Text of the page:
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PIDOP — Result In Brief

Project ID: 225282
Funded under: FP7-SSH

Enabling increased political and civic participation

An EU-funded transnational research project explored the processes and factors facilitating and/or inhibiting civic and political engagement and participation. The study focused on nine European countries.
Enabling increased political and civic participation
Researchers from the 'Processes influencing democratic ownership and participation' (PIDOP) project had two main goals, with the first being to advance the state-of-the art in the field of political and civic participation. The second goal was to provide evidence-based information and guidance to help inform the development of policy, practice and interventions for boosting political and civic participation.

Theoretical and empirical work was divided into specific strands: the collation and analysis of current policies on participation, and the development of political theories of participation and of psychological theories of participation. The other four strands focused on the modelling of existing survey data on political and civic participation, the collection and analysis of new data on political and civic participation, theoretical integration, and the development of recommendations for policy and practice.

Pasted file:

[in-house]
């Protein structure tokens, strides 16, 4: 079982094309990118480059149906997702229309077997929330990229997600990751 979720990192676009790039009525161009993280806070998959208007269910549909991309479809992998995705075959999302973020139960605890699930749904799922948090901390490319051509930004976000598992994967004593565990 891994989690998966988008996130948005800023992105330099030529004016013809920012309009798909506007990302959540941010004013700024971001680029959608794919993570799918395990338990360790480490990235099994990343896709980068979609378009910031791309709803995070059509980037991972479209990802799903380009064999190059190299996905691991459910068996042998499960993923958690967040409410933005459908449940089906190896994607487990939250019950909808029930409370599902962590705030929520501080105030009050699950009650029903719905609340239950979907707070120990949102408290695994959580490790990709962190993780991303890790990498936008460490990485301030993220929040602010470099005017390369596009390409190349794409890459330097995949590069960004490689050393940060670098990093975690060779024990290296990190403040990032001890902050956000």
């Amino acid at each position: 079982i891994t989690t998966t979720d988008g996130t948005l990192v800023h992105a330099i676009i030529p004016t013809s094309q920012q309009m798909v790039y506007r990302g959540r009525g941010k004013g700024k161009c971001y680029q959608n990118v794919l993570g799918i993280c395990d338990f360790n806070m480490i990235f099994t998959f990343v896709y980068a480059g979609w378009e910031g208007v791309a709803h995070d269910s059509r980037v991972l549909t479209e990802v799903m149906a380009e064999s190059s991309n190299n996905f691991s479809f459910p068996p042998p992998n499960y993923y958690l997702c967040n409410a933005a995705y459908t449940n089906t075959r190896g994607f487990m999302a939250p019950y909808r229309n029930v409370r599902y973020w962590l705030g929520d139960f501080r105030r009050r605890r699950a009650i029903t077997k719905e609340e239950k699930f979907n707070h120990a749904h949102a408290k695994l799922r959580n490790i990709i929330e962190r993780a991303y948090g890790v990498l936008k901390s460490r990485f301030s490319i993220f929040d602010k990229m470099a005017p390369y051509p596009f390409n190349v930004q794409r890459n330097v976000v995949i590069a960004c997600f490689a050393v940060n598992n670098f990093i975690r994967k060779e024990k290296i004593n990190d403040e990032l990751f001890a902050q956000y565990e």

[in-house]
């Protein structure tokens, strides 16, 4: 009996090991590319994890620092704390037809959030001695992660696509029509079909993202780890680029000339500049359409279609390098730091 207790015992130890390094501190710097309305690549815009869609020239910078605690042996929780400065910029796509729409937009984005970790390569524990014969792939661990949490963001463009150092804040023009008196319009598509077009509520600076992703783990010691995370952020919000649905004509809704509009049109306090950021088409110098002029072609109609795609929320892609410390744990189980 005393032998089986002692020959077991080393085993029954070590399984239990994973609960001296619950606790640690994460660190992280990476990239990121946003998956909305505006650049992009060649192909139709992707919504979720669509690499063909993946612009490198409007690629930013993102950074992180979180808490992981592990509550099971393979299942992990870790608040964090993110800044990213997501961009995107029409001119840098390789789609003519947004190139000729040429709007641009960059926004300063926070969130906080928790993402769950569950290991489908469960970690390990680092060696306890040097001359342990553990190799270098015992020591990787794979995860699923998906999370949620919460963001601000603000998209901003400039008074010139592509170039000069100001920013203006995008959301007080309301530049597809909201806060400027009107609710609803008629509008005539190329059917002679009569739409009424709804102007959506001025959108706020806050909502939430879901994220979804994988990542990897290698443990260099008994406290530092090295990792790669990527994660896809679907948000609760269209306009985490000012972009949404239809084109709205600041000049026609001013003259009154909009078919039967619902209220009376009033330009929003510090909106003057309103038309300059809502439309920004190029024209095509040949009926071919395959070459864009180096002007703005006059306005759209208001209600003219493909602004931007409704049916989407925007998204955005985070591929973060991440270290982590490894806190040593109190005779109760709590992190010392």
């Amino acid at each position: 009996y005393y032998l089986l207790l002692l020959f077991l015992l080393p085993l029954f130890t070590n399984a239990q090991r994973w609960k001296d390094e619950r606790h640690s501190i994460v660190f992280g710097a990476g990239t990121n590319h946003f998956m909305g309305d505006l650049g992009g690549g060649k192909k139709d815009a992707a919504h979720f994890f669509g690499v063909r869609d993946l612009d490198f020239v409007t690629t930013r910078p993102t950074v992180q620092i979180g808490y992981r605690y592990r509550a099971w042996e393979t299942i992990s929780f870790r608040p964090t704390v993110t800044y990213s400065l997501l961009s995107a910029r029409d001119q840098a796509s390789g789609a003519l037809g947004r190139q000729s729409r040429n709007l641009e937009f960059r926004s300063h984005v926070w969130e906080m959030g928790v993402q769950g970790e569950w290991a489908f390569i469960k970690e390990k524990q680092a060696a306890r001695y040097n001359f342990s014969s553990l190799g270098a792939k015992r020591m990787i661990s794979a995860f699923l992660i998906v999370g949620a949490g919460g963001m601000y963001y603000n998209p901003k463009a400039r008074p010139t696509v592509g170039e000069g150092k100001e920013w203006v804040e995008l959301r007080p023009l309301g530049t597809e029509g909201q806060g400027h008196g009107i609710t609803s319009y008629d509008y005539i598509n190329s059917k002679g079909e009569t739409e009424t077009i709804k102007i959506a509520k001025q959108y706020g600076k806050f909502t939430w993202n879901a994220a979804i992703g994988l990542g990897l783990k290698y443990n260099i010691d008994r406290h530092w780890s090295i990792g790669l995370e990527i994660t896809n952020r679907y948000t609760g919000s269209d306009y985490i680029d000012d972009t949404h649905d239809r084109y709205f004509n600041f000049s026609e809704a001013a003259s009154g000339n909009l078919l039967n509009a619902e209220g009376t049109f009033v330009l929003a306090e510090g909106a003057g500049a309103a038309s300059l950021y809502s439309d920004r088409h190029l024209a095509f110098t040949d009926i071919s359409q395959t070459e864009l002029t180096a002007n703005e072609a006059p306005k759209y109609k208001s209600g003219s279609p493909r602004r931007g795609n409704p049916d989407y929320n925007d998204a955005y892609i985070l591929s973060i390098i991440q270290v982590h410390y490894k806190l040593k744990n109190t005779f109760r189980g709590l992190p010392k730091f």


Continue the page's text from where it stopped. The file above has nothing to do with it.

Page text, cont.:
With an emphasis on youth, women, minorities and migrants, PIDOP’s investigations were specific to Belgium, the Czech Republic, Germany, Italy, Portugal, Sweden, Turkey and the UK (England and Northern Ireland). Relevant phenomena at local, national and EU levels also received particular attention. The main findings for each area of project work are available on the website, as is a comprehensive report on the final policy recommendations addressing issues of concern for stakeholders at all three levels. Specifically, the report outlines 61 recommendations for concrete actions that can be taken by social and political actors and institutions.

The efforts and outcomes of the PIDOP initiative have advanced our understanding of political and civic participation across disciplines such as politics, psychology, sociology, social policy and education. Results from the theoretical and empirical work undertaken have produced new knowledge and can be used to enhance participation and engagement in both the political and civic domains. This is especially pertinent to youth, women, ethnic minorities and migrants — groups traditionally deemed to be at risk of political and civic disengagement.

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